1. The Lust of the Eyes (what I see and find attractive)
  2. The Lust of the Flesh (what would serve to gratify the body)
  3. The boastful Pride of life (What would serve to gratify my sense of self-importance.)

Those same weapons have been used against the human race from the very beginning. And the pride issue, the part of us that says, “I did it myyy way!” (That was a famous song!) is a very common failing, virtually universal among humans. So, with that warning, we need to change how we approach life.

What can I do differently?

Is it “wrong” to make plans? When God says, “Trust in the Lord with all thine heart and lean not unto thine own understanding…” does that mean it is sin to make plans? Absolutely not! In fact, Jesus addressed that idea in regard to discipleship, saying we need to count the cost, sit down and calculate whether we can do the things we hope for: He gave the examples of one preparing to build a tower, or go into battle, calculating ahead of time whether they had what it took to complete the work, or to succeed in battle.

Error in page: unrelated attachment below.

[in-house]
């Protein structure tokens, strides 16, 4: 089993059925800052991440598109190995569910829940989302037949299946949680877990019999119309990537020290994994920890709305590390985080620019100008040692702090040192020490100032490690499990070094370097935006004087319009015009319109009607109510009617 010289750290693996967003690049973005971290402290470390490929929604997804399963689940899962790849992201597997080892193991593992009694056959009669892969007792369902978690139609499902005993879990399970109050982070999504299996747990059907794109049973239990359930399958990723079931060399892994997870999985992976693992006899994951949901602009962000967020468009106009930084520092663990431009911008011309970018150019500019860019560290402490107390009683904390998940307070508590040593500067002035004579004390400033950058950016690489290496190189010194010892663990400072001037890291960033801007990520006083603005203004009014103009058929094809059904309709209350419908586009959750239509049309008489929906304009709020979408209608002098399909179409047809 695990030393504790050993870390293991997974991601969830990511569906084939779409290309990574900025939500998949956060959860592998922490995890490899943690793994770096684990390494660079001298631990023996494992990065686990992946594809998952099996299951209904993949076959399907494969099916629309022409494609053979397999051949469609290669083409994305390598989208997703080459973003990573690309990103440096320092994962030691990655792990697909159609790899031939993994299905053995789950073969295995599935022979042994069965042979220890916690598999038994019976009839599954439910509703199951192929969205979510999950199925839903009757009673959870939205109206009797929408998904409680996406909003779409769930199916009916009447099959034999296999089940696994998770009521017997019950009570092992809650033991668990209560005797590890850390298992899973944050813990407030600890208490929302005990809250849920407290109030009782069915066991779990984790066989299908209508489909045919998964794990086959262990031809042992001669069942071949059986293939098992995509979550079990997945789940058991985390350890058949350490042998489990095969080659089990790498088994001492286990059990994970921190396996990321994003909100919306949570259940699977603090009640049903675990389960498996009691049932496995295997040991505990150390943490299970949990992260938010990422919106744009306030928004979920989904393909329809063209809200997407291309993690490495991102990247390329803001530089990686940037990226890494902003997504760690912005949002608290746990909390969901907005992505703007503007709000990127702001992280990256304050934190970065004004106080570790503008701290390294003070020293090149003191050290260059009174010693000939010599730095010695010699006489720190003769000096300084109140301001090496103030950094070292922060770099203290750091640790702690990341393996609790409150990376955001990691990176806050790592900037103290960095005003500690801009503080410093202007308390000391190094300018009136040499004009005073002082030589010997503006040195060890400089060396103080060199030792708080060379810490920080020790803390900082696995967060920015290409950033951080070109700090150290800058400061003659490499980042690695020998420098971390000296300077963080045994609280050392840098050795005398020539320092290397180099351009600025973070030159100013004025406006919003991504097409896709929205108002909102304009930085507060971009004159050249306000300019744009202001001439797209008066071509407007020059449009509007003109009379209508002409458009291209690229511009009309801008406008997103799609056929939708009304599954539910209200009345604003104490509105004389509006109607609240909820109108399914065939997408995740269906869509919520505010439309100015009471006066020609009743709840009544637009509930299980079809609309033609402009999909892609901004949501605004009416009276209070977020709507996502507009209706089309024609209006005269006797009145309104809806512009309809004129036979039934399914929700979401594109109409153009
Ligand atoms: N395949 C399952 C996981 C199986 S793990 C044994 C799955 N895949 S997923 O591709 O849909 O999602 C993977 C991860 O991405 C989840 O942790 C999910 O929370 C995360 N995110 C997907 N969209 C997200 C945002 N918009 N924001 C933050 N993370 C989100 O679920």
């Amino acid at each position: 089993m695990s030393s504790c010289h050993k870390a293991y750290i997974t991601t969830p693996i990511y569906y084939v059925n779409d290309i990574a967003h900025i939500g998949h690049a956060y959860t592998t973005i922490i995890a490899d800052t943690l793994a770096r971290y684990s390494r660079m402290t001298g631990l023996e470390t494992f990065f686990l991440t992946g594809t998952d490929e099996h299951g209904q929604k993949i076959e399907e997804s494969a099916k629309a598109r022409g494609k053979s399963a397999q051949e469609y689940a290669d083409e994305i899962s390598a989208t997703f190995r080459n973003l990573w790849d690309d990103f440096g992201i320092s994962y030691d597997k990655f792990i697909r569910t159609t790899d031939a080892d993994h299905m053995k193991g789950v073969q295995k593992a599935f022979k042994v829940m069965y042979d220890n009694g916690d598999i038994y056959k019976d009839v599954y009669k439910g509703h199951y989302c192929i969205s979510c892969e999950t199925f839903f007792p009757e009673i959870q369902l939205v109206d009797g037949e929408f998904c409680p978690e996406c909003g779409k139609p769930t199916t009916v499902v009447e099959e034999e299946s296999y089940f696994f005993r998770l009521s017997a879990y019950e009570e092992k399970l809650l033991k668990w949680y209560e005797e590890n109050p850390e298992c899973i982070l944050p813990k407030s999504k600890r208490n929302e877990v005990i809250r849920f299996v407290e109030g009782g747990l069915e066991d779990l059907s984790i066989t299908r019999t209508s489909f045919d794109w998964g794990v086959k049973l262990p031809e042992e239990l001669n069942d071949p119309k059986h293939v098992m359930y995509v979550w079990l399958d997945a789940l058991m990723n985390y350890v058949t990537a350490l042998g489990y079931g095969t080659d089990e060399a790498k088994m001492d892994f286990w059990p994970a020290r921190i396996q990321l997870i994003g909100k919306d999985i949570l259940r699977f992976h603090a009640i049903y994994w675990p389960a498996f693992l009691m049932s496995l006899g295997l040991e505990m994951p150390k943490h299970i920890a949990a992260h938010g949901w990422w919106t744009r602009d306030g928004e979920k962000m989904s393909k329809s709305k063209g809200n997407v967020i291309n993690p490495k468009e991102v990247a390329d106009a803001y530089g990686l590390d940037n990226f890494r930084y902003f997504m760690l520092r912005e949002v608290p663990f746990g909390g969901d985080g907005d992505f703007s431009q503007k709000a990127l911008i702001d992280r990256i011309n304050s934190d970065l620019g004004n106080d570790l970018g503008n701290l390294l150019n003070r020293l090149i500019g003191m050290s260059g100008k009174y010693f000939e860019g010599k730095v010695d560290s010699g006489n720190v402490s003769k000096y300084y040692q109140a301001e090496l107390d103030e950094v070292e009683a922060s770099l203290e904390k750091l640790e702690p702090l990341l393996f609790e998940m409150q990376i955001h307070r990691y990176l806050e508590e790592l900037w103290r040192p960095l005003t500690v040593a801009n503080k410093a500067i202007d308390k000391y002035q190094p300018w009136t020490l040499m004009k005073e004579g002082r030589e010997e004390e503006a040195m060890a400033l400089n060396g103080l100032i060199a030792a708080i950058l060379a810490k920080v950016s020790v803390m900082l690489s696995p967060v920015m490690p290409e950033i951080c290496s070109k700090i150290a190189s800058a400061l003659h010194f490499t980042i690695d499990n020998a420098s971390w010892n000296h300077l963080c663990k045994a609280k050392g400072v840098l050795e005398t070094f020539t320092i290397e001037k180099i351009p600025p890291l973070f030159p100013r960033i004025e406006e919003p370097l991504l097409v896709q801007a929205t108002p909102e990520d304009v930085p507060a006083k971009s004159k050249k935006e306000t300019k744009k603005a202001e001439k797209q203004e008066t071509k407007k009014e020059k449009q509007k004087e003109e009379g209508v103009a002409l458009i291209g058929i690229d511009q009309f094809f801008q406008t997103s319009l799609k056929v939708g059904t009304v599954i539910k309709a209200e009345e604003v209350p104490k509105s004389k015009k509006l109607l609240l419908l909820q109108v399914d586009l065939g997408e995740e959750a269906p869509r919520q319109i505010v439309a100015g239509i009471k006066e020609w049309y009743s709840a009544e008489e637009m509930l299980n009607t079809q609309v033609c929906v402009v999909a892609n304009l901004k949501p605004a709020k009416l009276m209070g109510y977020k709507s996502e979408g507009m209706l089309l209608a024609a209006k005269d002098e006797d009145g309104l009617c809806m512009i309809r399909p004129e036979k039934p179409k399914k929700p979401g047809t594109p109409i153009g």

I have to plan ahead, and make time to study God’s Word, or I will not have the teaching to feed a flock. We have to plan ahead and prepare the soil for a garden, if we want to reap a crop or even have flowers. We have to plan ahead and acquire specific schooling if we want to work in certain jobs or professions. And maybe, after all, we aren’t able to do those things once we take the training. (You can’t be a surgeon, for example, if you always faint at the sight of blood! Or a commercial fisherman, if you can’t overcome motion sickness, etc.)